We don’t do it this way, because in these output documents - it’s not explicit what exactly this number means. So, we actually don’t know. And in some cases, that means there maybe confusion in interpreting these documents. So, another case maybe to group an _id document with multiple fields:


db.companies.aggregate([{
  $match: {
    founded_year: {
      $gte: 2010
    }
  }
}, {
  $group: {
    _id: {
      founded_year: "$founded_year",
      category_code: "$category_code"
    },
    companies: {
      $push: "$name"
    }
  }
}, {
  $sort: {
    "_id.founded_year": 1
  }
}]).pretty()

group an _id document with multiple fields in MongoDB

$push simply pushes the elements to generating arrays. Often, it might be required to group on promoted fields to upper level:


db.companies.aggregate([{
  $group: {
    _id: {
      ipo_year: "$ipo.pub_year"
    },
    companies: {
      $push: "$name"
    }
  }
}, {
  $sort: {
    "_id.ipo_year": 1
  }
}]).pretty()

group on promoted fields to upper level in MongoDB

It’s also perfect to have an expression that resolves to a document as a _id key.

db.companies.aggregate([{
  $match: {
    "relationships.person": {
      $ne: null
    }
  }
}, {
  $project: {
    relationships: 1,
    _id: 0
  }
}, {
  $unwind: "$relationships"
}, {
  $group: {
    _id: "$relationships.person",
    count: {
      $sum: 1
    }
  }
}, {
  $sort: {
    count: -1
  }
}])

expression that resolves to a document

$group vs. $project

Not all accumulators are available in $project stage. We need to consider what we can do in project with respect to accumulators and what we can do in group. Let’s take a look at this:


db.companies.aggregate([{
  $match: {
    funding_rounds: {
      $ne: []
    }
  }
}, {
  $unwind: "$funding_rounds"
}, {
  $sort: {
    "funding_rounds.funded_year": 1,
    "funding_rounds.funded_month": 1,
    "funding_rounds.funded_day": 1
  }
}, {
  $group: {
    _id: {
      company: "$name"
    },
    funding: {
      $push: {
        amount: "$funding_rounds.raised_amount",
        year: "$funding_rounds.funded_year"
      }
    }
  }
}, ]).pretty()

$group in MongoDB

Where we’re checking if any of the funding_rounds is not empty. Then it’s unwind-ed to $sort and to later stages. We’ll see one document for each element of the funding_rounds array for every company. So, the first thing we’re going to do here is to $sort based on:

  1. funding_rounds.funded_year
  2. funding_rounds.funded_month
  3. funding_rounds.funded_day

In the group stage by company name, the array is getting built using $push. $push is supposed to be part of a document specified as the value for a field we name in a group stage. We can push on any valid expression. In this case, we’re pushing on documents to this array and for every document that we push it’s being added to the end of the array that we’re accumulating. In this case, we’re pushing on documents that are built from the raised_amount and funded_year. So, the $group stage is a stream of documents that have an _id where we’re specifying the company name.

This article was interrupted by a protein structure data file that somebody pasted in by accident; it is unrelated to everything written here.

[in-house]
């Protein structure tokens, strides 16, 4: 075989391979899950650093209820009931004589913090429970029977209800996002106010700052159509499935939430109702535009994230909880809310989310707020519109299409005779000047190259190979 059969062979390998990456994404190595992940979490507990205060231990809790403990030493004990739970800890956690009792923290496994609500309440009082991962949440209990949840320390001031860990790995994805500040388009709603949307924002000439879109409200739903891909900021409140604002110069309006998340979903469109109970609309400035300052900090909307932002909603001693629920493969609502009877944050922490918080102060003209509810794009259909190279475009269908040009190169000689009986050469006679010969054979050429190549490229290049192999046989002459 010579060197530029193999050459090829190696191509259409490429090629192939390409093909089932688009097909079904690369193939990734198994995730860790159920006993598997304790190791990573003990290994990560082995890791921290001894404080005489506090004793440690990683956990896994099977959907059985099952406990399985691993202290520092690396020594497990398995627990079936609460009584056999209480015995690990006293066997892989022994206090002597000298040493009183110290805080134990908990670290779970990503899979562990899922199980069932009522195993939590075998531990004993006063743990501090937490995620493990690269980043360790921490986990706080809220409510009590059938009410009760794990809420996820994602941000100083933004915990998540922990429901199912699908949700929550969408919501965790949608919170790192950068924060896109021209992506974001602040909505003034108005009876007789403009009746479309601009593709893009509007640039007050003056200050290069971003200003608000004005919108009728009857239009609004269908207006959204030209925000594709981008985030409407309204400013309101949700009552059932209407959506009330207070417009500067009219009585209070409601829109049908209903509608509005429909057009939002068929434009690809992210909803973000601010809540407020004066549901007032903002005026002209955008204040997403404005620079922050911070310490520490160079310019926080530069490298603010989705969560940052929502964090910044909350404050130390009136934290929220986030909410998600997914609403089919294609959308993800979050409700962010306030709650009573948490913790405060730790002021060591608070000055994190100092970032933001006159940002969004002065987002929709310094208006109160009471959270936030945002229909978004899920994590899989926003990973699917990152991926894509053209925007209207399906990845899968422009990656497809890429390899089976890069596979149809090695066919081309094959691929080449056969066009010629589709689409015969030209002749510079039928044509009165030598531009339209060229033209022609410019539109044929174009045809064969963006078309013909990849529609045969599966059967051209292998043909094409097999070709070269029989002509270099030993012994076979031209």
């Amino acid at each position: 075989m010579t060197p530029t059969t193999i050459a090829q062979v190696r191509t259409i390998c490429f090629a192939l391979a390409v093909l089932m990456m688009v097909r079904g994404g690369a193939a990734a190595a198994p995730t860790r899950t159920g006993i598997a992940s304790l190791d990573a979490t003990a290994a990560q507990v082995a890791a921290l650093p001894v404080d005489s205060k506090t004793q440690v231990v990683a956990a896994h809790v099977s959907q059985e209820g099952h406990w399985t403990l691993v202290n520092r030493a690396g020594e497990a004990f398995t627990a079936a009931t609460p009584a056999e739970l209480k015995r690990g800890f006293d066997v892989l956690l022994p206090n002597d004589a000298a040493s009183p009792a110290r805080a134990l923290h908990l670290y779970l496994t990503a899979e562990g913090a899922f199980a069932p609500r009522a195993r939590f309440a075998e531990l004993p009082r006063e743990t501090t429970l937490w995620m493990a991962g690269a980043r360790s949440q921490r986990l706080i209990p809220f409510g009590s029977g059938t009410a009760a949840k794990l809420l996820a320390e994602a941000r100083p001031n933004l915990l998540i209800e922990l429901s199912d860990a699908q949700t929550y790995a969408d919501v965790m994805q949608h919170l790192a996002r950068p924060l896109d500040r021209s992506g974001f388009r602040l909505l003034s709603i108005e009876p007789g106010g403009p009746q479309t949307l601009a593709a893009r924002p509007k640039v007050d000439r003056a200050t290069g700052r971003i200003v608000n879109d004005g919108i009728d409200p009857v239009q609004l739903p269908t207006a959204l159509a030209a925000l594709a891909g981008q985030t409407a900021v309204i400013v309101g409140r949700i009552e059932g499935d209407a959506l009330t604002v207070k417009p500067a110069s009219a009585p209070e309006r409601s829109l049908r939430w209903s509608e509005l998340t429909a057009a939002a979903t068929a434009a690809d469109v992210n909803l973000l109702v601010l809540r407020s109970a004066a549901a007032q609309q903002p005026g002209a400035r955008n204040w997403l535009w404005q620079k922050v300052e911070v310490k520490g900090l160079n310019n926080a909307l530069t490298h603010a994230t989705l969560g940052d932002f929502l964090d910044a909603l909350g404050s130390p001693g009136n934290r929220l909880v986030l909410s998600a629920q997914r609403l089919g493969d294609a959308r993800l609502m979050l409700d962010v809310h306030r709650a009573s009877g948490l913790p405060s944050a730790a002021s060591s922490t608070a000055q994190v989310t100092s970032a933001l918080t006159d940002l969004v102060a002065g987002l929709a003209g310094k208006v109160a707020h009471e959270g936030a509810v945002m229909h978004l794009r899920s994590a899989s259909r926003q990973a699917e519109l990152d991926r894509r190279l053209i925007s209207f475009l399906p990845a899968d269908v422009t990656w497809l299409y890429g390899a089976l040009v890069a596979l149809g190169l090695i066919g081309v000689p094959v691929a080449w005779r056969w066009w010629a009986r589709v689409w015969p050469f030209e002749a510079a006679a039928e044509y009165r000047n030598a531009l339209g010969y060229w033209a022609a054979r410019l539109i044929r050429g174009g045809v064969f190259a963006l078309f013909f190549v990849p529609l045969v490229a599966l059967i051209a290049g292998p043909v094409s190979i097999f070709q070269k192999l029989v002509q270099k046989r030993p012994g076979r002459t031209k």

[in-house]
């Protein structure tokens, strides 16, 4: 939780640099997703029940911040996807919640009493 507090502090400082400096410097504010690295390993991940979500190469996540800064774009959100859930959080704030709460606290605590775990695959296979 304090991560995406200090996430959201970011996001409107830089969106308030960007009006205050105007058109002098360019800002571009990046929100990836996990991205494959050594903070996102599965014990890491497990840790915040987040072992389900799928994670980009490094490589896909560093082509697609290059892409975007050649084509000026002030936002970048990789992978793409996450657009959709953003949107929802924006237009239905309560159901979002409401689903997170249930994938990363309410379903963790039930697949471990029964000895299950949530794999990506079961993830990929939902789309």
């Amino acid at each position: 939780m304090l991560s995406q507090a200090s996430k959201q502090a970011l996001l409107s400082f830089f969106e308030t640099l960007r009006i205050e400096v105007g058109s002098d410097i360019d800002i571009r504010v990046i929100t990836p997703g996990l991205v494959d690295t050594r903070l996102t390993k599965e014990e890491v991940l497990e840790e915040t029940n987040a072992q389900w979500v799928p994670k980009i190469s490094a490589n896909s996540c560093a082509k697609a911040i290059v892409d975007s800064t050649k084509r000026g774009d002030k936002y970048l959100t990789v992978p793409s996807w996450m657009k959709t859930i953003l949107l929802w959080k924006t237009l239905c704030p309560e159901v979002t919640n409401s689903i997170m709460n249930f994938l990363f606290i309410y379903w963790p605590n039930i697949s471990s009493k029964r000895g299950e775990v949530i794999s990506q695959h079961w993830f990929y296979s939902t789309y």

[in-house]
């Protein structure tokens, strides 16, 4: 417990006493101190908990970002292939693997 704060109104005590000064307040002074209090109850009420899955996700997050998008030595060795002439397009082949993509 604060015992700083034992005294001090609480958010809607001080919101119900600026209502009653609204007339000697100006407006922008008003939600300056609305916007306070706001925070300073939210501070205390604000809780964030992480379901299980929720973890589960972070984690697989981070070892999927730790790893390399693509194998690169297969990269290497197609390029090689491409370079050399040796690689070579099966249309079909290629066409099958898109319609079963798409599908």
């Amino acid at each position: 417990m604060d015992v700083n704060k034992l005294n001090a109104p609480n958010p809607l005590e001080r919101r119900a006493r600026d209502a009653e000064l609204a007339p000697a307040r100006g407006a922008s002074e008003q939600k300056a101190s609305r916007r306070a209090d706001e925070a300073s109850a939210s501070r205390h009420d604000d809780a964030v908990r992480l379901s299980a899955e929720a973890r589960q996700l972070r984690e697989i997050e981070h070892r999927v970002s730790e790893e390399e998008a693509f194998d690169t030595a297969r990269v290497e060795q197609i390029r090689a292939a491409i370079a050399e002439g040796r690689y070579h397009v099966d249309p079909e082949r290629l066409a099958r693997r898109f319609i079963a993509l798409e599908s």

Notice that $push is available in $group stages but not in $project stage. This is because $group stages are designed to take a sequence of documents and accumulate values based on that stream of documents.

$project on the other hand, works with one document at a time. So, we can calculate an average on an array within an individual document inside a project stage. But doing something like this where one at a time, we’re seeing documents and for every document, it passes through the group stage pushing on a new value, well that’s something that the $project stage is just not designed to do. For that type of operation we want to use $group.

Let’s take a look at another example:


db.companies.aggregate([{
  $match: {
    funding_rounds: {
      $exists: true,
      $ne: []
    }
  }
}, {
  $unwind: "$funding_rounds"
}, {
  $sort: {
    "funding_rounds.funded_year": 1,
    "funding_rounds.funded_month": 1,
    "funding_rounds.funded_day": 1
  }
}, {
  $group: {
    _id: {
      company: "$name"
    },
    first_round: {
      $first: "$funding_rounds"
    },
    last_round: {
      $last: "$funding_rounds"
    },
    num_rounds: {
      $sum: 1
    },
    total_raised: {
      $sum: "$funding_rounds.raised_amount"
    }
  }
}, {
  $project: {
    _id: 0,
    company: "$_id.company",
    first_round: {
      amount: "$first_round.raised_amount",
      article: "$first_round.source_url",
      year: "$first_round.funded_year"
    },
    last_round: {
      amount: "$last_round.raised_amount",
      article: "$last_round.source_url",
      year: "$last_round.funded_year"
    },
    num_rounds: 1,
    total_raised: 1,
  }
}, {
  $sort: {
    total_raised: -1
  }
}]).pretty()

group vs project in MongoDB

In the $group stage, we’re using $first and $last accumulators. Right, again we can see that as with $push - we can’t use $first and $last in project stages. Because again, project stages are not designed to accumulate values based on multiple documents. Rather they’re designed to reshape documents one at a time. Total number of rounds is calculated using the $sum operator. The value 1 simply counts the number of documents passed through that group together with each document that matches or is grouped under a given _id value. The project may seem complex, but it’s just making the output pretty. It’s just that it’s including num_rounds and total_raised from the previous document.